When To Put Baby in Own Room: The Best Time
I understand that we, moms, would like to keep a close watch on our little bundle of joys 24/7 if the odds allow. But we also know that that happening is contrary to reason. We should give each other some time to rest and our babies to grow and learn on their own.
Speaking of on their own, when do you decide to put your baby in his or her own room? Is there a specific time?
Quite frankly, there’s no hard and fast rule about it.
If you ask moms and sleep and baby experts, you’d hear the perpetual “it all depends on your baby.” And it is actually true.
So, maybe, the question should be “it depends on what?”
Now we’re talking!
When to Put Baby in Own Room: The Signs
As I mentioned, there is no specific time, but there is the best time. And you will know it is time when you have seen these signs.
1. Your baby sleeps longer at night.
If you haven’t noticed it yet, during the first few months your baby wakes up very two to three hours to feed. Sometimes, it wakes up to indicate it’s time for a nappy change. Other times, it wakes up for some reason even Einstein wouldn't understand.
After a few more months, usually about four to six months, your little one starts to have a better sleep pattern probably because it has become accustomed to life outside the womb.
In other words…
It would be strenuous for you or your partner if you put your baby in his own room during the first few months. That means you have to wake up every now and then and walk when you should be resting every chance you get.
2. Your baby doesn’t feed often.
As previously mentioned, one of the reasons our little darlings wake up often is that they're hungry. But since they have a small tummy, they can’t feed as much as we want them to so that feeding happens only before going to sleep at night.
Newborn infants should not go more than four hours a night without being fed. If you are breastfeeding, you may find that four hours may be too long because breastmilk is easier to digest.
As they grow and have bigger milk storage in their system, you may find that they feed less at night. That’s when it may be a good time to introduce sleeping in his own room.
3. Your baby can hold a bottle by himself.
For those who are formula feeding or pumping, another sign you can count on is when you little bundle starts to hold the bottle by himself, which starts when he’s about six months old.
When that starts to happen, you may just place the bottle beside him at night, then he can feed himself when hungry.
But, be careful.
Remember that milk—formula or breastmilk—gets spoiled after a certain number of hours, so it’s best that you place it beside him when you know it’s time to feed.
You may set up an alarm for this if you already know your baby’s feeding routine.
If you ticked every single sign on the checklist above, it’s about time for you and your baby to part ways. Only at night, that is.
So here are some tips on how you can prepare you and your baby for this new milestone and how to make sure your baby stays safe alone.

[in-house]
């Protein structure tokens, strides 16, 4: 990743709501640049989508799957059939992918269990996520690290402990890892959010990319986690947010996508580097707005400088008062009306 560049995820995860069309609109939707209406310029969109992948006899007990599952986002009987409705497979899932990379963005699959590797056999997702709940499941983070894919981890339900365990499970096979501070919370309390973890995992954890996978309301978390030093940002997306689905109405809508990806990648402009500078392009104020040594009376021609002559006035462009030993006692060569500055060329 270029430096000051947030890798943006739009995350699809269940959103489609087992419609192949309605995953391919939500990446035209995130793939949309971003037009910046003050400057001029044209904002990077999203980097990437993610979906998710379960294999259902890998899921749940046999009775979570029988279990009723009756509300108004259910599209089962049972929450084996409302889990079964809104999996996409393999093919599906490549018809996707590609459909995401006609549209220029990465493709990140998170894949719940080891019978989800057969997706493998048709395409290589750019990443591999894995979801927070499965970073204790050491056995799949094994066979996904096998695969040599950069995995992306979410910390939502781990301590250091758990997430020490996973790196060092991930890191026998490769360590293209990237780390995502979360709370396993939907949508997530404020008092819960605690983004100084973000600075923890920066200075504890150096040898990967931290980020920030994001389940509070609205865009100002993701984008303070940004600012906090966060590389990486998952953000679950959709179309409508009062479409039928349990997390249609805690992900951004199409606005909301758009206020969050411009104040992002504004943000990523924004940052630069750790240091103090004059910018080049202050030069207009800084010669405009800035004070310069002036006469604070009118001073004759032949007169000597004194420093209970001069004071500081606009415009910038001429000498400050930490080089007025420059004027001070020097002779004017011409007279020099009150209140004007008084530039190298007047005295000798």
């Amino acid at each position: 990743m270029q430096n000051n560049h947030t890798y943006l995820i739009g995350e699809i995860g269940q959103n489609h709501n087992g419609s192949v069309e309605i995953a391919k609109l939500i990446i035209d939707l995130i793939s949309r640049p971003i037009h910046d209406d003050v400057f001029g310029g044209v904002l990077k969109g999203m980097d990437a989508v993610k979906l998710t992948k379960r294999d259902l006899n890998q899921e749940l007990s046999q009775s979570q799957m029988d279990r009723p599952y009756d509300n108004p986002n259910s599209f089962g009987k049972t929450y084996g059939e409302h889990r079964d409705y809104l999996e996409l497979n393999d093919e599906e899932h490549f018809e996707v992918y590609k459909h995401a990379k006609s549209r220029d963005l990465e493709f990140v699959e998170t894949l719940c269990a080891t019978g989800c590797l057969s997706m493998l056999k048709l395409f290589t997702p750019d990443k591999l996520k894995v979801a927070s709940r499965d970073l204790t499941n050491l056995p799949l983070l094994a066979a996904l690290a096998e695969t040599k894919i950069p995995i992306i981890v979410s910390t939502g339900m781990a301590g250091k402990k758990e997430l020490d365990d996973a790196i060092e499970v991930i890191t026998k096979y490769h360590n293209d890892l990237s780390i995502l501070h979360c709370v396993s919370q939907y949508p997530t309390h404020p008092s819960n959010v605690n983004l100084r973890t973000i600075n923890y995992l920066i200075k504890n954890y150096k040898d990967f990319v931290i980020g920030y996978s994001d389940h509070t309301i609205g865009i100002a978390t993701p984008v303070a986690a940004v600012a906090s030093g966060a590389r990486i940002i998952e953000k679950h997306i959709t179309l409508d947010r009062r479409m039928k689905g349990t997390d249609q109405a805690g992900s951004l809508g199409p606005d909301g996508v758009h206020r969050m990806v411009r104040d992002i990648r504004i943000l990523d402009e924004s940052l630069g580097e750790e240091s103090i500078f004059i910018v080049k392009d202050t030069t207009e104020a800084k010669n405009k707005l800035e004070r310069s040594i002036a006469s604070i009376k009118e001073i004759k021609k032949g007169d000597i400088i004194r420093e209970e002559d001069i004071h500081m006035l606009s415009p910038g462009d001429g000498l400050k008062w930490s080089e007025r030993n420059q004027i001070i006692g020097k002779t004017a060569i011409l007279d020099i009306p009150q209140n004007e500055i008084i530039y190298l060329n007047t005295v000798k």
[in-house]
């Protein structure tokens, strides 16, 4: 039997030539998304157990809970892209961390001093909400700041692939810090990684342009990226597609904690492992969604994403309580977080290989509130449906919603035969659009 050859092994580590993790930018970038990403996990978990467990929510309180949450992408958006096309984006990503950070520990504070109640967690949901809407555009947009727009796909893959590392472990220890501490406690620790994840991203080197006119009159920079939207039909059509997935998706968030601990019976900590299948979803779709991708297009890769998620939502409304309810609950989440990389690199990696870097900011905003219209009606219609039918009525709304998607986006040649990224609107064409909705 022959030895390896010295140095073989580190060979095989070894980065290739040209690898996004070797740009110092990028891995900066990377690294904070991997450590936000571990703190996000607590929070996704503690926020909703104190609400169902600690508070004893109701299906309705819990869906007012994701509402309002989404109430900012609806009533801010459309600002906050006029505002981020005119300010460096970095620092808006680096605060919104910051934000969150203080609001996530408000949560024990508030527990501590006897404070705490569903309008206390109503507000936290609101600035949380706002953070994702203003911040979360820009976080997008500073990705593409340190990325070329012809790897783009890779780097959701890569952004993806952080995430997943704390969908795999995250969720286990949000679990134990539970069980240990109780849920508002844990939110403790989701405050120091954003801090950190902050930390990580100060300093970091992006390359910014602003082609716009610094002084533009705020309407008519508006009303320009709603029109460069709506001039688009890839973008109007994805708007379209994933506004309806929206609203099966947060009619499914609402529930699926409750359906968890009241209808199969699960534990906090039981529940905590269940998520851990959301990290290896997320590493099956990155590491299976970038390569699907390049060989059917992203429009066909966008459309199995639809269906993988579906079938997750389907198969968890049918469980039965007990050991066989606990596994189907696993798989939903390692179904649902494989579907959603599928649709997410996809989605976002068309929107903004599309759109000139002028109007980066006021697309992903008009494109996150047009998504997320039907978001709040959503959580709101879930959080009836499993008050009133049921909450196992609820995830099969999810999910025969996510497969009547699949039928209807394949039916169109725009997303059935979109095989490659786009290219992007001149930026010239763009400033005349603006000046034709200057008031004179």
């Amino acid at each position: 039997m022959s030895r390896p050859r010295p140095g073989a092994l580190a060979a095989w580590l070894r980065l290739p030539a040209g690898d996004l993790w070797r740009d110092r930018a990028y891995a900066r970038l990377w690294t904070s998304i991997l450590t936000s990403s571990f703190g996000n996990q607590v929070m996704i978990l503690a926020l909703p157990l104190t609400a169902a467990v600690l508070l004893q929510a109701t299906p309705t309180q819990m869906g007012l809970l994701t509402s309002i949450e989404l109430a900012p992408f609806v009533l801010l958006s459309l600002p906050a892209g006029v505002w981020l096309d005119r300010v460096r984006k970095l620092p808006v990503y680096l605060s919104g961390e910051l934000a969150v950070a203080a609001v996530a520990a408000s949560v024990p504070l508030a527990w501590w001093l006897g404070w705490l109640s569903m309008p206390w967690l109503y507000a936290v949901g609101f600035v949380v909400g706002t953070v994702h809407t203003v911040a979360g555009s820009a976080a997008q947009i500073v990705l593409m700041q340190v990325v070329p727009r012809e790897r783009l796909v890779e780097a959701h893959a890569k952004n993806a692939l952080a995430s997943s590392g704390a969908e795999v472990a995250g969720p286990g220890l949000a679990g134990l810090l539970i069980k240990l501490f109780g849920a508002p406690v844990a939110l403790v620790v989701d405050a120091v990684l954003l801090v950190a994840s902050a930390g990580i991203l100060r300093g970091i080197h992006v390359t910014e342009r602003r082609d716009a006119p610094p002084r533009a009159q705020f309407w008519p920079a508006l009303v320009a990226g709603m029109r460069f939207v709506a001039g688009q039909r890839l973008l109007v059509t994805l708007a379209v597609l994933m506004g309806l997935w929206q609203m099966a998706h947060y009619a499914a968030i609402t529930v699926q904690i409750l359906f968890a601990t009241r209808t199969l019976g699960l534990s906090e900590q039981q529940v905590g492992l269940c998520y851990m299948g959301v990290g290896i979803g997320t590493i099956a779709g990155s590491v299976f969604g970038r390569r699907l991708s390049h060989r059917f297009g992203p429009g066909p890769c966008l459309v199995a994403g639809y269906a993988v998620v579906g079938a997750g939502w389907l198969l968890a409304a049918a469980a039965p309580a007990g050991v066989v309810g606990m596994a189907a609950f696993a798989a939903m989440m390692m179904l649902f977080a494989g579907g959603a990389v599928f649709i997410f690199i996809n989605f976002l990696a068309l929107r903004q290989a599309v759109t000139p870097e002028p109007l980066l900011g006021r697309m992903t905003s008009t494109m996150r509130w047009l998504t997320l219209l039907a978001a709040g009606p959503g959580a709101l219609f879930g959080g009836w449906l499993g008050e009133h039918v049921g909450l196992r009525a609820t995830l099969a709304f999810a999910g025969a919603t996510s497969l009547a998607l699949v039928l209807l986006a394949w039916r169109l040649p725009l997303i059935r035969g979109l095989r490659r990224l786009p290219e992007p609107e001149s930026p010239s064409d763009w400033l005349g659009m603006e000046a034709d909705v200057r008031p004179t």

1. Make sure the bed is safe.
Safety, of course, is our top priority. We won’t be able to sleep if we know there are items on the bed that may harm our baby.
So for starters, get a flat and firm mattress. Next, remove all loose items such as pillows, blankets, or anything that may harm your tiny tot.
Then make sure the bed has barriers high enough so your baby can't go over them. Lastly, put the baby down on his back. This will avoid suffocation.
2. Introduce a bedtime routine.
This routine will depend on your little one’s developing personality, but to start off, you can turn off the lights and give your baby soft massages.
Other moms suggest giving a bath, slipping into PJs, and singing a lullaby. There are also those who discourage putting your baby to sleep while holding them because once they get used to it, you have to do it every time before bedtime.
What should you do then?
After making sure they’re in the bedtime clothing, put them in the crib, turn off the lights, then let them sleep by themselves. You can stay in the room until your baby actually falls asleep, but try not to make your presence felt.
3. Use monitors.
Although our babies can cry when they need us, there are times when something unfortunate (knock on wood) may happen.
To make sure you sleep the entire night with a peace of mind, install a video and a baby monitor. The former lets you see and hear what’s going on in your baby’s room; the latter lets you know when there are some alarming changes in your baby’s body.
Video monitors are best attached as close to the crib as possible but make sure the cables do not touch the crib.
Baby monitors are usually fastened to one of your baby’s body parts—the feet commonly. It is hooked to an app that alerts you something may be wrong with your little one. This may be no movement for a suspicious length of time, no or irregular breathing, abnormal temperature, and questionable heart rate to name a few.
4. Keep your doors open.
It is no question that keeping our doors open allows for easy access to our baby’s room. Also, leaving an open door validates what the monitors tell us. If you see and hear crying from these monitors, your ears will confirm the sound via the open door.
There is no specific time when to put your baby in his own room, but there is the best time. And that time is when you’re both ready.
Although it’s worrying at first, both of you need it for your own safety and development. If you think you can’t let go just yet, then you have to teach yourself how to co-sleep safely.
Have a good night!